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  1. Novice programmers often struggle with code understanding and debugging. Live Programming environments visualize the runtime values of a program each time it is modified to provide immediate feedback, which help with tracing the program execution. This paper presents the use of a Live Programming tool in a CS1 course to better understand the impact of Live Programming on novices’ learning metrics and their perceptions of the tool. We conducted a within-subjects study at a large public university in a CS1 course in Python (N=237) where students completed tasks in a lab setting, in some cases with a Live Programming environment, and in some cases without. Through post-lab surveys and open-ended feedback, we measured how well students understood the material and how students perceived the programming environment. To understand the impact of Live Programming, we compared the collected data for students who used Live Programming with the data for students who did not. We found that while learning outcomes were the same regardless of whether Live Programming was used or not, students who used the Live Programming tool completed some code tracing tasks faster. Furthermore, students liked the Live Programming environment more, and rated it as more helpful for their learning.
  2. One vision for program synthesis, and specifically for programming by example (PBE), is an interactive programmer's assistant, integrated into the development environment. To make program synthesis practical for interactive use, prior work on Small-Step Live PBE has proposed to limit the scope of synthesis to small code snippets, and enable the users to provide local specifications for those snippets. This paradigm, however, does not work well in the presence of loops. We present LooPy, a synthesizer integrated into a live programming environment, which extends Small-Step Live PBE to work inside loops and scales it up to synthesize larger code snippets, while remaining fast enough for interactive use. To allow users to effectively provide examples at various loop iterations, even when the loop body is incomplete, LooPy makes use of live execution , a technique that leverages the programmer as an oracle to step over incomplete parts of the loop. To enable synthesis of loop bodies at interactive speeds, LooPy introduces Intermediate State Graph , a new data structure, which compactly represents a large space of code snippets composed of multiple assignment statements and conditionals. We evaluate LooPy empirically using benchmarks from competitive programming and previous synthesizers, and show that itmore »can solve a wide variety of synthesis tasks at interactive speeds. We also perform a small qualitative user study which shows that LooPy's block-level specifications are easy for programmers to provide.« less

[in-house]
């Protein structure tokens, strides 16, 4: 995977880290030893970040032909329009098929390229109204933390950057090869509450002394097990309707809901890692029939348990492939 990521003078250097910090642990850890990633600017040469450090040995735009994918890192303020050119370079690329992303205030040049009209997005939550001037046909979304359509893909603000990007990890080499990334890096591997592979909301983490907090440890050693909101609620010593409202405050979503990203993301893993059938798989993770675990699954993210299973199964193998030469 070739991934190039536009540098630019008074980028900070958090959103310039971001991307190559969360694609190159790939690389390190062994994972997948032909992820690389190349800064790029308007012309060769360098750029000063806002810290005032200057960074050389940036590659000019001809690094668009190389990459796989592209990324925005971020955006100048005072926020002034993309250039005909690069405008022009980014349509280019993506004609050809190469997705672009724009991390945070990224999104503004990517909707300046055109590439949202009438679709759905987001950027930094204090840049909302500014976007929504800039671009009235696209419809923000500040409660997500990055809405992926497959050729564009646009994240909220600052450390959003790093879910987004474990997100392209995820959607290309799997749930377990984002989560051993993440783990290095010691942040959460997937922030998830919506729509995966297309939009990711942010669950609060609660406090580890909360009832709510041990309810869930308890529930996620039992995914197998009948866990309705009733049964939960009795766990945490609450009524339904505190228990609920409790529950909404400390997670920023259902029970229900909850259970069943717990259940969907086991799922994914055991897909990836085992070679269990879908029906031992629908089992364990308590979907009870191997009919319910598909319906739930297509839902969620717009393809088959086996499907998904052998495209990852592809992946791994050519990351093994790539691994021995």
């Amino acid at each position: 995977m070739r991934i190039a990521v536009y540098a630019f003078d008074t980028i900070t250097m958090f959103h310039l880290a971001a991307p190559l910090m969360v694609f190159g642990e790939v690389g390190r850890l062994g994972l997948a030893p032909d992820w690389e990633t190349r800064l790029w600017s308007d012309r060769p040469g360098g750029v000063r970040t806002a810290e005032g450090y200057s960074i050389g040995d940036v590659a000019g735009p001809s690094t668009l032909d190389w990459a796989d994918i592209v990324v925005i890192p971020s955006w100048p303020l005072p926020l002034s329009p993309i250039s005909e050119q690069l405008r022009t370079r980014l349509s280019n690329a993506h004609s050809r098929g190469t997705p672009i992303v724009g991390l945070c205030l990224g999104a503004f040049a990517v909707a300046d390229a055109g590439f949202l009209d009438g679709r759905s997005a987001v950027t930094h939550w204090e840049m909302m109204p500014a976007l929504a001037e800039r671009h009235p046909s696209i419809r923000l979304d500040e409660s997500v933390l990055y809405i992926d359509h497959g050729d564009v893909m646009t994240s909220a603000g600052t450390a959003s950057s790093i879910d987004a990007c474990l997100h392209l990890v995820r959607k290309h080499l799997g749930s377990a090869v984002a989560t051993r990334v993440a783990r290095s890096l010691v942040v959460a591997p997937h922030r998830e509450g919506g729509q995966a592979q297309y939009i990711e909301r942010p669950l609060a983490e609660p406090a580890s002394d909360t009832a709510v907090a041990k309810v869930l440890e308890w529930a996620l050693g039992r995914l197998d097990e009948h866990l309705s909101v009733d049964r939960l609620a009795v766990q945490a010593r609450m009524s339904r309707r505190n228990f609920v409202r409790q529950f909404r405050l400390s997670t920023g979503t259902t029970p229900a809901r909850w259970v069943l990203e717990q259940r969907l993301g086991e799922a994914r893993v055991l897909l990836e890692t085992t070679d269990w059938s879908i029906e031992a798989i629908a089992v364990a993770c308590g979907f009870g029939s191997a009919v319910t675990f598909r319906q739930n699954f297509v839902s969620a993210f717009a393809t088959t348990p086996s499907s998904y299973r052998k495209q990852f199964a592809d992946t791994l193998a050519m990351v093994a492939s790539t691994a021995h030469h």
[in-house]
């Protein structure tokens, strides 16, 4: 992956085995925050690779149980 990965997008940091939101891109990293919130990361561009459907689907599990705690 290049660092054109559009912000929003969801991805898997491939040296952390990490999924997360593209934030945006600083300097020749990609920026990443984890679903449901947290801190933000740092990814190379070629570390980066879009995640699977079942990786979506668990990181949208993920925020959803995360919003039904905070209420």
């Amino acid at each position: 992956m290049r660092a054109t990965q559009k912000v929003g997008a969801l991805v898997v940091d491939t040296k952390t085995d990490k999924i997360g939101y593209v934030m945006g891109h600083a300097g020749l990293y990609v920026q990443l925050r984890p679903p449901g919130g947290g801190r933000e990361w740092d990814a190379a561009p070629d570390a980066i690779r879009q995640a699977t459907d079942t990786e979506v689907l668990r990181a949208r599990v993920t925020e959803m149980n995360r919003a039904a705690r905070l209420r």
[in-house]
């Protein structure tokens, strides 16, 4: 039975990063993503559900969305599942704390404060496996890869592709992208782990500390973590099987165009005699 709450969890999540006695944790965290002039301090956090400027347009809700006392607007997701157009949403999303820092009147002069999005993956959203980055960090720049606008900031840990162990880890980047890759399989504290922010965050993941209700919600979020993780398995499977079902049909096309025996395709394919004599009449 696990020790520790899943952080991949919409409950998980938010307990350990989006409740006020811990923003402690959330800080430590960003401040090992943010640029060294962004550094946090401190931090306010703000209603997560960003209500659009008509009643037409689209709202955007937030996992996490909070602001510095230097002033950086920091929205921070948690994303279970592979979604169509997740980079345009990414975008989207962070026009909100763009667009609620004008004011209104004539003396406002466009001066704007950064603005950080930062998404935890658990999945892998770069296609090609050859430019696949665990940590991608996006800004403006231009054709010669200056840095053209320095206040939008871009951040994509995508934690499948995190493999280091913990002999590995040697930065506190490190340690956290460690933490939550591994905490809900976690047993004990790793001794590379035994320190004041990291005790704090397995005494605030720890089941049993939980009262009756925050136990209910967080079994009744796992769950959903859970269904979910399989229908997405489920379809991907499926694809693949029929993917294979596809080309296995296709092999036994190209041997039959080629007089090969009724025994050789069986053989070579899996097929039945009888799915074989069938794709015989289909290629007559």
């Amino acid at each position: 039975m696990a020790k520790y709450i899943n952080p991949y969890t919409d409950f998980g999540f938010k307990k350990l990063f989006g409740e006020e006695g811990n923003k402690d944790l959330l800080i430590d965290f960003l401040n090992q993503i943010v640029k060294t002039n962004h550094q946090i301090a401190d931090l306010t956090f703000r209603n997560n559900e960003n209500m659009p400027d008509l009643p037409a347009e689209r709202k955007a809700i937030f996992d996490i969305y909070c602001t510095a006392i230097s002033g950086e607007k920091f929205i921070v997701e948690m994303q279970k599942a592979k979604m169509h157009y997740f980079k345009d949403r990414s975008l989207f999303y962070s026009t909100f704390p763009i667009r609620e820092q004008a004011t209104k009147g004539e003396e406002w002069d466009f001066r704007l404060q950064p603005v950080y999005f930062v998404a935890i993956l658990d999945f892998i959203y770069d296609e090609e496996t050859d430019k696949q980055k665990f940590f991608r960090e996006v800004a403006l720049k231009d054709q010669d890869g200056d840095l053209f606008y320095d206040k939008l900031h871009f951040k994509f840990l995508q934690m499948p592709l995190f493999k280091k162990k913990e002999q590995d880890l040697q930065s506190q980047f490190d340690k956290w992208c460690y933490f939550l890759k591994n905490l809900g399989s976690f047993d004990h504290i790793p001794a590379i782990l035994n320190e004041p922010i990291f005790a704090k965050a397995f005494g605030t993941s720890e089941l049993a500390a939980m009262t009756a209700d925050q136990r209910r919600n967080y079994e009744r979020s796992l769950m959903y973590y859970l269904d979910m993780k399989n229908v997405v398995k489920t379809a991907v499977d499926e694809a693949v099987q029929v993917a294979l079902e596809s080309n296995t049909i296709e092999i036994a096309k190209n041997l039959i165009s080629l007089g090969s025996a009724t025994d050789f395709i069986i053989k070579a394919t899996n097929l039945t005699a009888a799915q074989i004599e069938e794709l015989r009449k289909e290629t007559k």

3. Web applications often handle large amounts of sensitive user data. Modern secure web frameworks protect this data by (1) using declarative languages to specify security policies alongside database schemas and (2) automatically enforcing these policies at runtime. Unfortunately, these frameworks do not handle the very common situation in which the schemas or the policies need to evolve over time—and updates to schemas and policies need to be performed in a carefully coordinated way. Mistakes during schema or policy migrations can unintentionally leak sensitive data or introduce privilege escalation bugs. In this work, we present a domain-specific language (Scooter) for expressing schema and policy migrations, and an associated SMT-based verifier (Sidecar) which ensures that migrations are secure as the application evolves. We describe the design of Scooter and Sidecar and show that our framework can be used to express realistic schemas, policies, and migrations, without giving up on runtime or verification performance.
  4. WebAssembly (Wasm) is a platform-independent bytecode that offers both good performance and runtime isolation. To implement isolation, the compiler inserts safety checks when it compiles Wasm to native machine code. While this approach is cheap, it also requires trust in the compiler's correctness---trust that the compiler has inserted each necessary check, correctly formed, in each proper place. Unfortunately, subtle bugs in the Wasm compiler can break---and have broken---isolation guarantees. To address this problem, we propose verifying memory isolation of Wasm binaries post-compilation. We implement this approach in VeriWasm, a static offline verifier for native x86-64 binaries compiled from Wasm; we prove the verifier's soundness, and find that it can detect bugs with no false positives. Finally, we describe our deployment of VeriWasm at Fastly.
  5. We present VeRA, a system for verifying the range analysis pass in browser just-in-time (JIT) compilers. Browser developers write range analysis routines in a subset of C++, and verification developers write infrastructure to verify custom analysis properties. Then, VeRA automatically verifies the range analysis routines, which browser developers can integrate directly into the JIT. We use VeRA to translate and verify Firefox range analysis routines, and it detects a new, confirmed bug that has existed in the browser for six years.